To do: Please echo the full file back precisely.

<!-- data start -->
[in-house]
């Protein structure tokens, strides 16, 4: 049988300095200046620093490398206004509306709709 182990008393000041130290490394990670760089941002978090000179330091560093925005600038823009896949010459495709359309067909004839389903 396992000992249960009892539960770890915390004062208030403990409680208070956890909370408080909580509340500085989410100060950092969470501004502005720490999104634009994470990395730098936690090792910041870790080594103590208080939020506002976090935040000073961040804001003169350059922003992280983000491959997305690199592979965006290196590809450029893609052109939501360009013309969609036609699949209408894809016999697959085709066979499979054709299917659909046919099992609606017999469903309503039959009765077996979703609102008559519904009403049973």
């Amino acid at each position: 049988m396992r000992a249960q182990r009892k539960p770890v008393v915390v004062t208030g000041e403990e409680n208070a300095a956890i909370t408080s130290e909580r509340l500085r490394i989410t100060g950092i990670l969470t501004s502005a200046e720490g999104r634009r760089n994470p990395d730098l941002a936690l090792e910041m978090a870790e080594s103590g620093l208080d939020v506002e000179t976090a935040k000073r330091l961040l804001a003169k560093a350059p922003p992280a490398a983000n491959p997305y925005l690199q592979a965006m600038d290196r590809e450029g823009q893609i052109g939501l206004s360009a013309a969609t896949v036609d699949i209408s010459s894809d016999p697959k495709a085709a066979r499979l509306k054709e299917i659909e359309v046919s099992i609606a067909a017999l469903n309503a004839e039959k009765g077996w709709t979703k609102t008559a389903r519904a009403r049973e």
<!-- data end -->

[in-house]
């Protein structure tokens, strides 16, 4: 049988300095200046620093490398206004509306709709 182990008393000041130290490394990670760089941002978090000179330091560093925005600038823009896949010459495709359309067909004839389903 396992000992249960009892539960770890915390004062208030403990409680208070956890909370408080909580509340500085989410100060950092969470501004502005720490999104634009994470990395730098936690090792910041870790080594103590208080939020506002976090935040000073961040804001003169350059922003992280983000491959997305690199592979965006290196590809450029893609052109939501360009013309969609036609699949209408894809016999697959085709066979499979054709299917659909046919099992609606017999469903309503039959009765077996979703609102008559519904009403049973």
């Amino acid at each position: 049988m396992r000992a249960q182990r009892k539960p770890v008393v915390v004062t208030g000041e403990e409680n208070a300095a956890i909370t408080s130290e909580r509340l500085r490394i989410t100060g950092i990670l969470t501004s502005a200046e720490g999104r634009r760089n994470p990395d730098l941002a936690l090792e910041m978090a870790e080594s103590g620093l208080d939020v506002e000179t976090a935040k000073r330091l961040l804001a003169k560093a350059p922003p992280a490398a983000n491959p997305y925005l690199q592979a965006m600038d290196r590809e450029g823009q893609i052109g939501l206004s360009a013309a969609t896949v036609d699949i209408s010459s894809d016999p697959k495709a085709a066979r499979l509306k054709e299917i659909e359309v046919s099992i609606a067909a017999l469903n309503a004839e039959k009765g077996w709709t979703k609102t008559a389903r519904a009403r049973e």